Global environmental concerns

The United Nations Environment Program (UNEP) released its Year Book 2009 which emphasized an elevated sense of global emergency derived from the perception that critical thresholds and tipping points related to global environments could be realized in the short term. The report asserts that climate change is forcing the Earth’s systems to critical thresholds or tipping points. The report notes that 60% of the Earth’s assessed ecosystems have been damaged or threatened and significant degradation of 20% of the globe’s terrestrial surface. The report looks to stimulate a “green economy” resulting from the poorly recognized opportunity for governments to establish more environmentally sustainable business practices. Waste is a huge problem as the current annual global output is more than 2 billion metric tons with 1.4 kg/person per day generated in developing countries. The newest numbers reveal a leveling of waste generation attributable in part to waste minimization and recycling efforts. The report also calls for urgent action in response to GHG emissions by expanding natural carbon storage systems since the existing systems appear to be losing their capacity. There is a genuine fear of a “runaway greenhouse effect” could be encountered if the storage system loss is not replaced. Methane release by permafrost thaw is seen as a major contributor to arctic warming and undesirable effects.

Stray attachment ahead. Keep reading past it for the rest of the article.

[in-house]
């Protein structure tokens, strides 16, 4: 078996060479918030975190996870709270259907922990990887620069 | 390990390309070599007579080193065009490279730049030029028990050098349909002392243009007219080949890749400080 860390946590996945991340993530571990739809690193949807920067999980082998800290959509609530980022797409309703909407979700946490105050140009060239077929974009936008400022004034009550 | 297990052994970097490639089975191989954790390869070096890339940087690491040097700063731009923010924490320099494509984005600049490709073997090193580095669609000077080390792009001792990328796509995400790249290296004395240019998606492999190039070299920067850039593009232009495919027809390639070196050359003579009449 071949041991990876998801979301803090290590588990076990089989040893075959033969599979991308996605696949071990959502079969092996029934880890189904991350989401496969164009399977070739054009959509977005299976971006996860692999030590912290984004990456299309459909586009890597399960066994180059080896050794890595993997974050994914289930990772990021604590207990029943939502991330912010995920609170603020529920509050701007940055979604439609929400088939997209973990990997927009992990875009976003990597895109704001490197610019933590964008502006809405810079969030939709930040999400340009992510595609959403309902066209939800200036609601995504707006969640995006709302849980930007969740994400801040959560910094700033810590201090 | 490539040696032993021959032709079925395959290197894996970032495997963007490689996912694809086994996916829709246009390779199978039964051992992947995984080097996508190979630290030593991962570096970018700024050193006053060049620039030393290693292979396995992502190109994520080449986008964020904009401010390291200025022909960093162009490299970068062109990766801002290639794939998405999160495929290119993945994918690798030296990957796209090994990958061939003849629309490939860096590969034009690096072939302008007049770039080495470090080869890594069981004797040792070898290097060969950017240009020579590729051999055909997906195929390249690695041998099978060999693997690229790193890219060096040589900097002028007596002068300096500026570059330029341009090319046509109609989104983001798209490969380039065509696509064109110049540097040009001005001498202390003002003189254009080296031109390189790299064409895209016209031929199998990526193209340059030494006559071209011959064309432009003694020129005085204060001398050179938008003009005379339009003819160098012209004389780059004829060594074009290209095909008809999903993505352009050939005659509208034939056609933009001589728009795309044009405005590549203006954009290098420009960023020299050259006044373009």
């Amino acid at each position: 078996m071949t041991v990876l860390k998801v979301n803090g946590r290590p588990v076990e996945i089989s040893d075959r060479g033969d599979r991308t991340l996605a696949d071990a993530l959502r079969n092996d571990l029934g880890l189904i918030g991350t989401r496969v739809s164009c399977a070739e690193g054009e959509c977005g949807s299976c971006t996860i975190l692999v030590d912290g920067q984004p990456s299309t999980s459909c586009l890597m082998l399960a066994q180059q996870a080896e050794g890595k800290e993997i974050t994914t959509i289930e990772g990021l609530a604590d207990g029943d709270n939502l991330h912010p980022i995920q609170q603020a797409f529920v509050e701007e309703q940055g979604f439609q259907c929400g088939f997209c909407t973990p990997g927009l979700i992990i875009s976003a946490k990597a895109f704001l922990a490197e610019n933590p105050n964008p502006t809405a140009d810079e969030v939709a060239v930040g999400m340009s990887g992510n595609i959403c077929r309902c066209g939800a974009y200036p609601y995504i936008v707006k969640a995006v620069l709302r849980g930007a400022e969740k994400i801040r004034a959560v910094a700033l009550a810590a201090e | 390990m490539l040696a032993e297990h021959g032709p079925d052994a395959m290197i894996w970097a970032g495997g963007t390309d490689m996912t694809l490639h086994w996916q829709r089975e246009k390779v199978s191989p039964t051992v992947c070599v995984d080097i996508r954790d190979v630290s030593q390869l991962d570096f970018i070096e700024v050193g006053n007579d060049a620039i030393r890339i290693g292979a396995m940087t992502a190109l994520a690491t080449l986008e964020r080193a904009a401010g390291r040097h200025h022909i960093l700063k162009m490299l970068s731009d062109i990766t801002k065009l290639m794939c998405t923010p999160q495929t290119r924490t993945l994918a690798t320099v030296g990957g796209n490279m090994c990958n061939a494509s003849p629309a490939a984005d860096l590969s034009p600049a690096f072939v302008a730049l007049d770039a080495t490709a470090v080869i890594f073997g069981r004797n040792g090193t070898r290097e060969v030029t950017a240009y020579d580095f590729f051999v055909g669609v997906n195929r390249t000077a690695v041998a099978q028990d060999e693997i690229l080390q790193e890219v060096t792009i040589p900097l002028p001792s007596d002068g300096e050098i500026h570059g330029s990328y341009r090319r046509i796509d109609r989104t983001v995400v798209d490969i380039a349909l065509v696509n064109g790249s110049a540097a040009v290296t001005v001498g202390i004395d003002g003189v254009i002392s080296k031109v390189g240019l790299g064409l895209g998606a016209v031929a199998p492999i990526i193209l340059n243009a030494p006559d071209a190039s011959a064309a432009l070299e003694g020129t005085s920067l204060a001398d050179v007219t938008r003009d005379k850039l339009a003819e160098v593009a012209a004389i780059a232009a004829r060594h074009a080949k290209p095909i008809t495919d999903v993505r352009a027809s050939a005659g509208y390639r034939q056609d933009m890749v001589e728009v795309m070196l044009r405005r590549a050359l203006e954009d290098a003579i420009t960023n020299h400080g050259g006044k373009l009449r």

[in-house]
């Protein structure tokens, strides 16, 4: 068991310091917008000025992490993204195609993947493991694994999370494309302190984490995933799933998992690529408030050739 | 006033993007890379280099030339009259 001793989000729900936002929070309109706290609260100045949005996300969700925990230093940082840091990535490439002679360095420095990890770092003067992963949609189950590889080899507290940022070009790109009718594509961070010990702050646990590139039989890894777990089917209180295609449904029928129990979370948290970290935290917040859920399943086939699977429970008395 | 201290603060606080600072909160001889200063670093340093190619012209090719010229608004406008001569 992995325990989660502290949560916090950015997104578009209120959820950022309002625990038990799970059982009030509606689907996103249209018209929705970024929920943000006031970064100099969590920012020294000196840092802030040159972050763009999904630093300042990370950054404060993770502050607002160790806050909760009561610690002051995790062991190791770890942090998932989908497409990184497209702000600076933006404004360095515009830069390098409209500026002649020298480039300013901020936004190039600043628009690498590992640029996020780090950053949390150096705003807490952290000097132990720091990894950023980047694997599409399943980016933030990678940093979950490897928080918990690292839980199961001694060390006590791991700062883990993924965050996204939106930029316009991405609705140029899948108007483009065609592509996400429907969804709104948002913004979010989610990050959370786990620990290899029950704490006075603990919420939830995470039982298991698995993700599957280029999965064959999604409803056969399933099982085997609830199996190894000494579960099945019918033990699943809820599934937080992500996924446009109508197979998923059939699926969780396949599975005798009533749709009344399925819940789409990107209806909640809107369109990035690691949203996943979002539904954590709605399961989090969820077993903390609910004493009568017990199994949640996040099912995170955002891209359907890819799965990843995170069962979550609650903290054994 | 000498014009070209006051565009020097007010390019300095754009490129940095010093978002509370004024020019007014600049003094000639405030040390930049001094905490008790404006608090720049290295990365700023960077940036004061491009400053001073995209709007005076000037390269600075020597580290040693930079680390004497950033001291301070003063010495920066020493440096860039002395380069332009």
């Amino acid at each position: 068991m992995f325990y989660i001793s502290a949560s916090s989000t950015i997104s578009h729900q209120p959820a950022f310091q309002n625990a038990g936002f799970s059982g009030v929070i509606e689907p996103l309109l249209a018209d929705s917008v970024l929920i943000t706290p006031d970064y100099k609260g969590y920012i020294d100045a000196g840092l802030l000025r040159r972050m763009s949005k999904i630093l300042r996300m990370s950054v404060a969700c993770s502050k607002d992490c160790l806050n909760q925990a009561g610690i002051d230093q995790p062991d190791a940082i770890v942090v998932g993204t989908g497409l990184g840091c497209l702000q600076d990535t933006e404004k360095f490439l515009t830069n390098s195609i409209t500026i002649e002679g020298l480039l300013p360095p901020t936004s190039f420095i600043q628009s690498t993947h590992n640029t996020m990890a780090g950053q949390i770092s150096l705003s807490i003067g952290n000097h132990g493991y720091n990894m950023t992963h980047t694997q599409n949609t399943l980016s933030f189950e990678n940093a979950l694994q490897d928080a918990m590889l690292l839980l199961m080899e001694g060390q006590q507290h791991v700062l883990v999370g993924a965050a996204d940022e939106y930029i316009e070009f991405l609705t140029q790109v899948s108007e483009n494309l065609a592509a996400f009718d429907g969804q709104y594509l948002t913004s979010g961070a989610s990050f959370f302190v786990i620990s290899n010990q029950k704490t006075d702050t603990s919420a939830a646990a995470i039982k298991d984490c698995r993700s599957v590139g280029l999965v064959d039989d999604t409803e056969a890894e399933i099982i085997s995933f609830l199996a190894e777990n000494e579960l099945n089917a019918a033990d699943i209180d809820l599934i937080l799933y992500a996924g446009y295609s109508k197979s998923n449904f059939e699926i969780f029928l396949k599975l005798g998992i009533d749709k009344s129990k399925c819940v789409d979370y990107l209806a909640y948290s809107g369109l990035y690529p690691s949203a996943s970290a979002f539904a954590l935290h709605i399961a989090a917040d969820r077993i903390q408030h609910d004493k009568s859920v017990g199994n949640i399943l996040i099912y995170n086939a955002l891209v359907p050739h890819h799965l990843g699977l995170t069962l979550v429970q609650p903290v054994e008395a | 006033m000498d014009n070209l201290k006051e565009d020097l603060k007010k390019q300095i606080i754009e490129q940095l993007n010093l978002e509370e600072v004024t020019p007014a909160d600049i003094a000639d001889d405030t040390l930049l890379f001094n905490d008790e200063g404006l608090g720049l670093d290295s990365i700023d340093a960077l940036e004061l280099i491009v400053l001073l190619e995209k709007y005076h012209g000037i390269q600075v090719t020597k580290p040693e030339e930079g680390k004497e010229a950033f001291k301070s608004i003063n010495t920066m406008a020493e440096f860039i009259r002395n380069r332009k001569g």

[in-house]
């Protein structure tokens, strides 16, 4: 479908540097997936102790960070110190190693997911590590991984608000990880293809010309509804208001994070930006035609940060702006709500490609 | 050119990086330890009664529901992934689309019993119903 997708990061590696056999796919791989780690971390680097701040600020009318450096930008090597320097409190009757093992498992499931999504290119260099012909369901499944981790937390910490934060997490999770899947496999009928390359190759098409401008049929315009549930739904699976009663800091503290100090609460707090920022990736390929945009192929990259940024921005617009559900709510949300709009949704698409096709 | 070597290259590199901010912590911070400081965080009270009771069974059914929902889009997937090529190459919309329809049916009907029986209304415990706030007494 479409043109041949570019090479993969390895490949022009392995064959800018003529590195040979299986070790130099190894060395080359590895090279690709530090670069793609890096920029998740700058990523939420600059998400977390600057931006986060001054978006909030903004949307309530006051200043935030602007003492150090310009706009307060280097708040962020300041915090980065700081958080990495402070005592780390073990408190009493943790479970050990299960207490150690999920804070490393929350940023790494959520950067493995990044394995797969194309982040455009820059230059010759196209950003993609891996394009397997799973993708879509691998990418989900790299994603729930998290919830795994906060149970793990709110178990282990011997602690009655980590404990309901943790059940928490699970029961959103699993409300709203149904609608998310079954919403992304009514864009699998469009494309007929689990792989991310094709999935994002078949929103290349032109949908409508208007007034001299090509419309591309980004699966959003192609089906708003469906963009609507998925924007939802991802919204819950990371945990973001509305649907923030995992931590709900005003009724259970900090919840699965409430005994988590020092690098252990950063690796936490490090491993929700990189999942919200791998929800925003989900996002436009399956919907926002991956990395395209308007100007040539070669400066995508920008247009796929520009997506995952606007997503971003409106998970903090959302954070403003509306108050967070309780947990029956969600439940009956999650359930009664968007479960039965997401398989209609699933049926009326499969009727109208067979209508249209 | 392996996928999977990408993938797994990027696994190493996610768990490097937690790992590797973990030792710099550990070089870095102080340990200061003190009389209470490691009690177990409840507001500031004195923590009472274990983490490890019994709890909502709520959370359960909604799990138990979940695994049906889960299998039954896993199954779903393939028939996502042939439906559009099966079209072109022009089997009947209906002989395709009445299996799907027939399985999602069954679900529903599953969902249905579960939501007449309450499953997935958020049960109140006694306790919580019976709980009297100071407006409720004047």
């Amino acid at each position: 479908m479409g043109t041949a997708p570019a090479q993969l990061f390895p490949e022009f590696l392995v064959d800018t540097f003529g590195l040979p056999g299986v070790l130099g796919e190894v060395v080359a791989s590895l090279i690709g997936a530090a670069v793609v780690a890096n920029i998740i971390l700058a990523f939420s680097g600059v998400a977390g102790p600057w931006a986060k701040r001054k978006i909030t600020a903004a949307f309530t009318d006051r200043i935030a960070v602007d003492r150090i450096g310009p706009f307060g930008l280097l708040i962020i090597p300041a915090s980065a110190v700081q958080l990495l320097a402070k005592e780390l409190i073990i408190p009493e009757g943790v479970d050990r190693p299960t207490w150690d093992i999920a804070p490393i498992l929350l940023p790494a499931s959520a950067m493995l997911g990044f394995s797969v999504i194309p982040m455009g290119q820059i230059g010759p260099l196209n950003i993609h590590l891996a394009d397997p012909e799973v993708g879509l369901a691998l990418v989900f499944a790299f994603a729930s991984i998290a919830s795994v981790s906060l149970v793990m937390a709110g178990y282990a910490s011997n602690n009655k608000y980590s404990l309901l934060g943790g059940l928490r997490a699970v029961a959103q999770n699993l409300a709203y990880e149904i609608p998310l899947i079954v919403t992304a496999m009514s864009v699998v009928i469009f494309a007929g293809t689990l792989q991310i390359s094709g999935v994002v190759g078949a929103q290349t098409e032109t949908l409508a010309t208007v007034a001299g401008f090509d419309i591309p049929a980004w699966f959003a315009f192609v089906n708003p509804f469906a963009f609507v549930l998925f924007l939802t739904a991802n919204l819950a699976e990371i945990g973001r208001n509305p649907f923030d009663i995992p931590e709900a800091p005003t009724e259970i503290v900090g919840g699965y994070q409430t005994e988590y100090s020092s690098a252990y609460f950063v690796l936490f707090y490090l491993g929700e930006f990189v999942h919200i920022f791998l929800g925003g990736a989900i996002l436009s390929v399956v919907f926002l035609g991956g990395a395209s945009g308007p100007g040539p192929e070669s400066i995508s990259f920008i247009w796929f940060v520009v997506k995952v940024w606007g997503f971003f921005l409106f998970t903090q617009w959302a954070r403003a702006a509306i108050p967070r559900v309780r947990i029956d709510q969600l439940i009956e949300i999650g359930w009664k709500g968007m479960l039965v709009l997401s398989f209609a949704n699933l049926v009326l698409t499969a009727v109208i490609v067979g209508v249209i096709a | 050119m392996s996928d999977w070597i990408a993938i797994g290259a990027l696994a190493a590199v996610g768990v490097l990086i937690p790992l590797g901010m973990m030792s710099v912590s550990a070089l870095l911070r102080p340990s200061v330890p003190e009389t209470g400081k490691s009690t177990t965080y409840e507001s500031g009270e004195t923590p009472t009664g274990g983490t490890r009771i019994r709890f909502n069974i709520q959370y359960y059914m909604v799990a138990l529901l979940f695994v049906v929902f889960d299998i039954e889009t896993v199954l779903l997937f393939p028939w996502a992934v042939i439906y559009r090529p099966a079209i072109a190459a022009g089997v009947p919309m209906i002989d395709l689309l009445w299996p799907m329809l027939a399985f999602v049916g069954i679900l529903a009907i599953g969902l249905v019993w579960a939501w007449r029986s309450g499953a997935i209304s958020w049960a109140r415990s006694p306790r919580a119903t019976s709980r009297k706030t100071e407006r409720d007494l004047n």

http://www.unep.org/geo/yearbook/yb2009.

Metrics for sustainable chemistry